font: The look of the printed text on the page. For screenplays, Courier 12 point is the standard (a fixed font which in practical terms means than an l or an m, although the m being wider, occupy the same width of space). For stageplays, while Courier 12 point is often used, Times Roman and other proportional spaced, clearly readable fonts are also acceptable. (Proportional spaced fonts make adjustments for skinnier letters; text usually takes less space.)
foreshadowing: a metaphoric or symbolic indication of something to come.
format: the specific layout, typeface, point size, and punctuation required by the film industry for professional screenplays.
formula: More commonly used in the world of film than for describing the stage, it usually refers to a “sure-fire” method of structuring a script (i.e. it must include certain elements and arrive at a certain ending). For example, there have been a slew of movies where a group of misfits are thrown together and ultimately become the David that slays Goliath on the athletic field (e.g. The Bad News Bears).
FREEZE FRAME: The image on the screen stops, freezes and becomes a still shot.
full-length play: Also known as an Evening Length Play, a play that constitutes a full evening of theater.
genre: a type of film for which audience have a set of particular expectations in regard to plot, style, tone, outcome, and theme. The category a story or script falls into – such as: thriller, romantic comedy, action, screwball comedy
given circumstances: the environmental facts, previous action, and polar attitudes of a dramatic story.
green light: A project OKed for production.
header: An element of a Production Script occupying the same line as the page number, which is on the right and .5″ from the top. Printed on every script page, header information includes the date of a revision and the color of the page.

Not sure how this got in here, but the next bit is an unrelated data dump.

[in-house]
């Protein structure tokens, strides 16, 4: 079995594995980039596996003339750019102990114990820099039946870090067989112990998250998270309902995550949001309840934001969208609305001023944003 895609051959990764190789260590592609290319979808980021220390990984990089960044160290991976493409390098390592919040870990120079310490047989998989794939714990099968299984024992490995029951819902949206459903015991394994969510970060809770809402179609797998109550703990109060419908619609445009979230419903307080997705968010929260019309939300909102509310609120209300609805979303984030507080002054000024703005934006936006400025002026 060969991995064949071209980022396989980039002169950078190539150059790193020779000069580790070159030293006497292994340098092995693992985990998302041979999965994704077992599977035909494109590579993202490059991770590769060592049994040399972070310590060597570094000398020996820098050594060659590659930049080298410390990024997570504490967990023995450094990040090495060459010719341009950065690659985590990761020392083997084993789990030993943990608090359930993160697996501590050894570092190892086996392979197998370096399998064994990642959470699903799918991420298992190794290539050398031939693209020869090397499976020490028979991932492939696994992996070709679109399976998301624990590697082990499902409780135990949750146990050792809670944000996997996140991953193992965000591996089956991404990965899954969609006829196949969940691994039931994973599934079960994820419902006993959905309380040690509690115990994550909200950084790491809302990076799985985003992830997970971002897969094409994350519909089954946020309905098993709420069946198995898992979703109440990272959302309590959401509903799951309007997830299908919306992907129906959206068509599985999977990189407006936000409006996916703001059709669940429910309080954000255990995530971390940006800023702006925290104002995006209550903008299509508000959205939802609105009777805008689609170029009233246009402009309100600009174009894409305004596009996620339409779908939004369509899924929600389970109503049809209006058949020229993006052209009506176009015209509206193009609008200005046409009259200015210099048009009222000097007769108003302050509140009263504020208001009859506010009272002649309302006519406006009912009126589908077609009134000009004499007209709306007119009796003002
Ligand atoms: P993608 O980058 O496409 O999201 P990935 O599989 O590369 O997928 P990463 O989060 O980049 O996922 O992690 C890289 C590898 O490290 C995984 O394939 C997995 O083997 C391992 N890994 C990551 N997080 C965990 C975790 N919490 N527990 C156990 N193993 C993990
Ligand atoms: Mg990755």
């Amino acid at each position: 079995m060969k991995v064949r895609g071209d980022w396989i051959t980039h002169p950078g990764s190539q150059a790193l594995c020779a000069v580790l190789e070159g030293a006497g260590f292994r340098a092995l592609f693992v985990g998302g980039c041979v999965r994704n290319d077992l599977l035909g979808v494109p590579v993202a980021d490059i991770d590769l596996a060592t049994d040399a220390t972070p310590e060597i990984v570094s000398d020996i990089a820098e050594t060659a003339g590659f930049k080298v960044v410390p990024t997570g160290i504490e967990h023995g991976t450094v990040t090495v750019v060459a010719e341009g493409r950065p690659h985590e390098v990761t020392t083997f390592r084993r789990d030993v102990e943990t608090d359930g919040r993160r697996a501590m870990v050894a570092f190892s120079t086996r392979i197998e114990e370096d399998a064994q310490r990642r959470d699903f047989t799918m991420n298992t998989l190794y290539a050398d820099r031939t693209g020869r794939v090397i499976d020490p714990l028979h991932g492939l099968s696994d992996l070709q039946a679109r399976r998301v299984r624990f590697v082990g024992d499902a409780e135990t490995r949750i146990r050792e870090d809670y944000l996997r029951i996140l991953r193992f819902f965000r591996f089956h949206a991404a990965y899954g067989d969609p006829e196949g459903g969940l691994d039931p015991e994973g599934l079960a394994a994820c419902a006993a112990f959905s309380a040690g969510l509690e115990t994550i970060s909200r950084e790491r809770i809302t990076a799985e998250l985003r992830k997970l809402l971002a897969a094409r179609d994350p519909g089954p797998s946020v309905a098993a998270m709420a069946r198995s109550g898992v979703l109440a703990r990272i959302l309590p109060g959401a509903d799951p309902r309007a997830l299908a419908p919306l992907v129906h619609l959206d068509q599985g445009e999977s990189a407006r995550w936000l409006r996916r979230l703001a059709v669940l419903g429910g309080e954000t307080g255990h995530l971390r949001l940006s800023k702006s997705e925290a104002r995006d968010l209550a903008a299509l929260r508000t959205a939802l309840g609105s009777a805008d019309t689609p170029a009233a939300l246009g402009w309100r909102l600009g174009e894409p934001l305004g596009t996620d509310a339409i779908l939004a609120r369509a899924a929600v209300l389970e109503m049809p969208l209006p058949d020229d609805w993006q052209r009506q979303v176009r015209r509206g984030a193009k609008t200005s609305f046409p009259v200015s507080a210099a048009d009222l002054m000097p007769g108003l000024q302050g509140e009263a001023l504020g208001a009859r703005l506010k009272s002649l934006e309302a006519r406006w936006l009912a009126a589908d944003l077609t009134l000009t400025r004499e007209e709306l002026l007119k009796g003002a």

heat: Positive gossip about a project on the Hollywood grapevine.
high concept: A brief statement of a movie’s basic idea that is felt to have tremendous public appeal.
Hip pocket: A casual relationship with an established agent in lieu of a signed, formal agreement of representation.
hook: A term borrowed from songwriting that describes that thing that catches the public’s attention and keeps them interested in the flow of a story.
in the round: A type of theater space in which the audience is, usually in a circular configuration, on all sides of the playing area.
indie: A production company independent of major film studio financing.
intent: the subtextual objective of a character
INTERCUT: A script instruction denoting that the action moves back and forth between two or more scenes.
intermission: A break between acts or scenes of the play to allow for set changes, and for the audience to go to the bathroom, stretch and buy concessions.
interrupt: When one character cuts off another character’s dialogue, sometimes marked with an … but better marked with an em dash (–).
jeopardy: a condition of possible physical or emotional danger or suffering of a character or characters that raises the stakes of a plot.
left: On stage, the actors’ left, assuming they are facing the audience. Short for Stage Left.
legend: written information superimposed on an image or blank screen (e.g., “Long ago, in a galaxy far away…”
lights fade: A common stage direction to end a scene or an act.
line reading: When a director or playwright gives an actor a specific way to perform a line of dialogue.
linear structure: a plot structure that runs in a chronological or logical cause-and-effect sequence.
Literary Manager: The artistic officer of a theater in charge of at least the first stages of reviewing scripts for possible production. She may have dramaturg responsibilities as well.
Literary Office: Usually headed by the literary manager and often staffed with interns and in-house or freelance readers. Typically the place to direct script submissions and inquiries.
location manager: a film crew worker who scouts, contracts, and manages the location sets (as opposed to studio sets) for film productions. Locations are usually real places used as found sets with a minimum of set dressing or construction.